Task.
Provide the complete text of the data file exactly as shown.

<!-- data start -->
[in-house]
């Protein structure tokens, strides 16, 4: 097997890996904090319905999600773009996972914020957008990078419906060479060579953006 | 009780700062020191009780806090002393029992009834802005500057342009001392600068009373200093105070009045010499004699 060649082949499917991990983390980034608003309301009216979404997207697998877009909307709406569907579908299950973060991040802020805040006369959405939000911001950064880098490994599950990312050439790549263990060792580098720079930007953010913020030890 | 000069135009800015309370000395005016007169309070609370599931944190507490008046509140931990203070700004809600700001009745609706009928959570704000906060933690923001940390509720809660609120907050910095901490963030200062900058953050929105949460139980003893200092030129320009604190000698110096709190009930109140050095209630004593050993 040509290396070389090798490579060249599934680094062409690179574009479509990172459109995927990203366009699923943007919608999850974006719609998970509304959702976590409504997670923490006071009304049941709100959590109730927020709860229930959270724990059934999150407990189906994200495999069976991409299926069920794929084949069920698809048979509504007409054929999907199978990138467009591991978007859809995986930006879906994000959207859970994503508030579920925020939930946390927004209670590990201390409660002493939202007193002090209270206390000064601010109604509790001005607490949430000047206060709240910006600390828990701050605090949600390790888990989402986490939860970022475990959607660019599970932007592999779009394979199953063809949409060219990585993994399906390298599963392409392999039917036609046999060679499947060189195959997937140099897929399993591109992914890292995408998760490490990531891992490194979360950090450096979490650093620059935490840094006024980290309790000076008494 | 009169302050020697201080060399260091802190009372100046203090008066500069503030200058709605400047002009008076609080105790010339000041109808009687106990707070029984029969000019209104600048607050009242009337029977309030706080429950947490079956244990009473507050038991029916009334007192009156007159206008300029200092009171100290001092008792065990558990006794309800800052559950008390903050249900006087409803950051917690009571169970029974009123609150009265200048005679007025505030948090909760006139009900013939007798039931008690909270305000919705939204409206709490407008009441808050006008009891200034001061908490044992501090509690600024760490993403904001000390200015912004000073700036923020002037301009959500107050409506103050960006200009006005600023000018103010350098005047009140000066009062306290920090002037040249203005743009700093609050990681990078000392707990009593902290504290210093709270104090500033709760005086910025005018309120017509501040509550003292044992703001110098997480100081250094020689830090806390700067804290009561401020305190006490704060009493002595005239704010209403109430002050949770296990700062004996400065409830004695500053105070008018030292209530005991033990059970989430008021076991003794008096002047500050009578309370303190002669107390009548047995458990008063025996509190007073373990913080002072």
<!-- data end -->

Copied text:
[in-house]
């Protein structure tokens, strides 16, 4: 097997890996904090319905999600773009996972914020957008990078419906060479060579953006 | 009780700062020191009780806090002393029992009834802005500057342009001392600068009373200093105070009045010499004699 060649082949499917991990983390980034608003309301009216979404997207697998877009909307709406569907579908299950973060991040802020805040006369959405939000911001950064880098490994599950990312050439790549263990060792580098720079930007953010913020030890 | 000069135009800015309370000395005016007169309070609370599931944190507490008046509140931990203070700004809600700001009745609706009928959570704000906060933690923001940390509720809660609120907050910095901490963030200062900058953050929105949460139980003893200092030129320009604190000698110096709190009930109140050095209630004593050993 040509290396070389090798490579060249599934680094062409690179574009479509990172459109995927990203366009699923943007919608999850974006719609998970509304959702976590409504997670923490006071009304049941709100959590109730927020709860229930959270724990059934999150407990189906994200495999069976991409299926069920794929084949069920698809048979509504007409054929999907199978990138467009591991978007859809995986930006879906994000959207859970994503508030579920925020939930946390927004209670590990201390409660002493939202007193002090209270206390000064601010109604509790001005607490949430000047206060709240910006600390828990701050605090949600390790888990989402986490939860970022475990959607660019599970932007592999779009394979199953063809949409060219990585993994399906390298599963392409392999039917036609046999060679499947060189195959997937140099897929399993591109992914890292995408998760490490990531891992490194979360950090450096979490650093620059935490840094006024980290309790000076008494 | 009169302050020697201080060399260091802190009372100046203090008066500069503030200058709605400047002009008076609080105790010339000041109808009687106990707070029984029969000019209104600048607050009242009337029977309030706080429950947490079956244990009473507050038991029916009334007192009156007159206008300029200092009171100290001092008792065990558990006794309800800052559950008390903050249900006087409803950051917690009571169970029974009123609150009265200048005679007025505030948090909760006139009900013939007798039931008690909270305000919705939204409206709490407008009441808050006008009891200034001061908490044992501090509690600024760490993403904001000390200015912004000073700036923020002037301009959500107050409506103050960006200009006005600023000018103010350098005047009140000066009062306290920090002037040249203005743009700093609050990681990078000392707990009593902290504290210093709270104090500033709760005086910025005018309120017509501040509550003292044992703001110098997480100081250094020689830090806390700067804290009561401020305190006490704060009493002595005239704010209403109430002050949770296990700062004996400065409830004695500053105070008018030292209530005991033990059970989430008021076991003794008096002047500050009578309370303190002669107390009548047995458990008063025996509190007073373990913080002072």